Intensive Glycemic Control Does Not Improve Renal Outcome

But nephropathy progression is decreased in patients with worse microvascular disease

FRIDAY, July 29 (HealthDay News) -- In older patients with type 2 diabetes, intensive glycemic control does not improve renal disease progression, but it is associated with reduction in nephropathy progression in patients with worse microvascular eye disease, higher body mass index (BMI), and lower diastolic blood pressure (DBP), according to a study published online July 20 in Diabetes Care.

Lily Agrawal, M.D., from the Edward Hines Jr. Veteran Affairs Hospital in Hines, Ill., and colleagues investigated the effect of intensive glycemic control on renal outcomes in 1,791 participants with type 2 diabetes from the Veteran Affairs Diabetes Trial. Participants were 60.4 years on average, with mean duration of diabetes of 11.5 years, hemoglobin A1c of 9.4 percent, and blood pressure of 132/76 mm Hg. Patients with serum creatinine levels higher than 1.6 mg/dL were excluded from the study. Sustained worsening of the urine albumin-to-creatinine ratio (ACR) and sustained worsening by one or more stages in the estimated glomerular filtration rate (eGFR) were the main renal outcome measures.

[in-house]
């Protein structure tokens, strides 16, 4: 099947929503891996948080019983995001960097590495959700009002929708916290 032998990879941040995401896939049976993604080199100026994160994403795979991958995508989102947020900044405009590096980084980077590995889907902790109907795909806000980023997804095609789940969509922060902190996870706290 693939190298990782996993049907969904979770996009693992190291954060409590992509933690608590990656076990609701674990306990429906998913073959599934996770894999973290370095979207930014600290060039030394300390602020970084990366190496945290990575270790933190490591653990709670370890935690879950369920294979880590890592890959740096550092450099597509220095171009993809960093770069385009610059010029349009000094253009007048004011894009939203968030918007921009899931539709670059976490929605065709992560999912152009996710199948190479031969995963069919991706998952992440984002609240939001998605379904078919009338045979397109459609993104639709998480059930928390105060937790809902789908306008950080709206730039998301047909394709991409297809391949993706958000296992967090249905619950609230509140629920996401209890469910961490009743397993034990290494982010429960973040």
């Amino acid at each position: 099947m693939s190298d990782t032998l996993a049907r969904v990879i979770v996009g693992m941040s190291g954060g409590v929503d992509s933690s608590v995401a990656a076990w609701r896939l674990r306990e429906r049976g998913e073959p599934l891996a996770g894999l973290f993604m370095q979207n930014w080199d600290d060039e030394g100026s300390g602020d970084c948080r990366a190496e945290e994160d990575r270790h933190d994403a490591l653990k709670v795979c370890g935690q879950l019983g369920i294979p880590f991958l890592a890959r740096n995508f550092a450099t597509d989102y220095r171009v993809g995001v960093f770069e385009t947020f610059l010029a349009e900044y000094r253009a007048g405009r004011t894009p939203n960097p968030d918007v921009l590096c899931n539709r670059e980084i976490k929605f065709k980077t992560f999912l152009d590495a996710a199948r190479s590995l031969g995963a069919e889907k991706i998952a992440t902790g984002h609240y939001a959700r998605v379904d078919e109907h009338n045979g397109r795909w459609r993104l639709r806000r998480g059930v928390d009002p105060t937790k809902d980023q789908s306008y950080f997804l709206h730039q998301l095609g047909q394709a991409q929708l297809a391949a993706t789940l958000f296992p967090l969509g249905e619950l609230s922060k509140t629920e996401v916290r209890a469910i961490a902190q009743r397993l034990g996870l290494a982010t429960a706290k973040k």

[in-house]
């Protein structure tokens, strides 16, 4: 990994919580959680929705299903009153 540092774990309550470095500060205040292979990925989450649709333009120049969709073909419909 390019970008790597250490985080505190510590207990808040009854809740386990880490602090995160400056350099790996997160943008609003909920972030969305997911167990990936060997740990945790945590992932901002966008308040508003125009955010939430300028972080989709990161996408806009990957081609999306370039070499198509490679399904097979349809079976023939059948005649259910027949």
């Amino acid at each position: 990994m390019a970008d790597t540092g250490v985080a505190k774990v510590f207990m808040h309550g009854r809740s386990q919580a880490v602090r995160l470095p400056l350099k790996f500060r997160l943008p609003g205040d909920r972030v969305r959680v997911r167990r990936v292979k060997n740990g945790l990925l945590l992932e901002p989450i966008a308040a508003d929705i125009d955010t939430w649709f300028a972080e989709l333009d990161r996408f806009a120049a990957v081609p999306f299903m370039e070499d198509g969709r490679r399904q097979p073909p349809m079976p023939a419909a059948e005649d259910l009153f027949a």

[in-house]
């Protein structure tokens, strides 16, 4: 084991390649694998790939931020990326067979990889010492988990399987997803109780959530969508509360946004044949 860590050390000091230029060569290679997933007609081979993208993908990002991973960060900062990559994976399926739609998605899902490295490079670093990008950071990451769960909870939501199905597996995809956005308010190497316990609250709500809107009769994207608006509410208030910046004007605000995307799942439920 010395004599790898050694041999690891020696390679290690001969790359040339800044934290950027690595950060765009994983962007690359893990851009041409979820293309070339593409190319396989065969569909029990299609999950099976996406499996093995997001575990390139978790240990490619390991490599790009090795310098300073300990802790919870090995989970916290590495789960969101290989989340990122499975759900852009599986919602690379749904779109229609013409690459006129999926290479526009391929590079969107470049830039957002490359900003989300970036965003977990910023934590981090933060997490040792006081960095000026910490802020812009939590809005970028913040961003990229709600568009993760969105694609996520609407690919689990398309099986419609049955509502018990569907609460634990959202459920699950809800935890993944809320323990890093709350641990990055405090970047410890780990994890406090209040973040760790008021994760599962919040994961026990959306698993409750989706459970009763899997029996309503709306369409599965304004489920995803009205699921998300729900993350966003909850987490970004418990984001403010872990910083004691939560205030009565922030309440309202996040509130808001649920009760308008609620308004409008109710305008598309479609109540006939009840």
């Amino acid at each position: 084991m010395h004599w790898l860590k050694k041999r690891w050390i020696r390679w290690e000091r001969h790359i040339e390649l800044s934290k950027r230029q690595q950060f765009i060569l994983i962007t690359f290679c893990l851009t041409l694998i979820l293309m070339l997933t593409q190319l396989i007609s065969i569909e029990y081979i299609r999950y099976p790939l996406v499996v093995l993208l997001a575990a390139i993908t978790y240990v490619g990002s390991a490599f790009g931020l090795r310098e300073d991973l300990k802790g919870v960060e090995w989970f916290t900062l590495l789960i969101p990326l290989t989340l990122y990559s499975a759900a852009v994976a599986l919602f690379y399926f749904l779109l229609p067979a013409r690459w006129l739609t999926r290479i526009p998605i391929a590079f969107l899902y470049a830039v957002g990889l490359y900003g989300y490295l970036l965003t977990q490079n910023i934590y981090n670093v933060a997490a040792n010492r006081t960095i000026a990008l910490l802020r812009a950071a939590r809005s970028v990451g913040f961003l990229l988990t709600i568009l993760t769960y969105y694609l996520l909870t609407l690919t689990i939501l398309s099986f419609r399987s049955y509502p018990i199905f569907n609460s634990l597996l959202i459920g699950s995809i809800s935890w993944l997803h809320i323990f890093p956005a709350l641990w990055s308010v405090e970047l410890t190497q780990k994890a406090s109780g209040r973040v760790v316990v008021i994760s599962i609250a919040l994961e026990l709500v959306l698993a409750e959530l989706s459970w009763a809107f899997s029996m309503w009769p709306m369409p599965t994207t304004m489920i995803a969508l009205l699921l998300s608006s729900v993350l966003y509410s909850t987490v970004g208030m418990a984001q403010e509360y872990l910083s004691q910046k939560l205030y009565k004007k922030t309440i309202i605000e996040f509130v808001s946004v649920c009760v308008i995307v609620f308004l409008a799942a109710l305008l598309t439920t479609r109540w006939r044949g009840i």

The investigators found that intensive glycemic control correlated with significant attenuation in the progression of ACR in patients who had baseline photocoagulation, cataract surgery, or both, However, it did not independently reduce ACR progression. The positive effect of intensive glycemic control increased with decreasing DBP and increasing BMI. Intensive glycemic control correlated with less worsening of eGFR with increasing baseline insulin use and ACR; whereas, baseline systolic blood pressure, triglycerides, and photocoagulation were associated with worsening of eGFR.

"Intensive glycemic control had no significant effect on the progression of renal disease in the whole cohort but was associated with some protection against increasing ACR in those with more advanced microvascular disease, lower baseline DBP, or higher baseline BMI," the authors write.

The study medication and financial support was provided by Sanofi-Aventis, GlaxoSmithKline, Novo Nordisk, Roche, Kos Pharmaceuticals, and Amylin.

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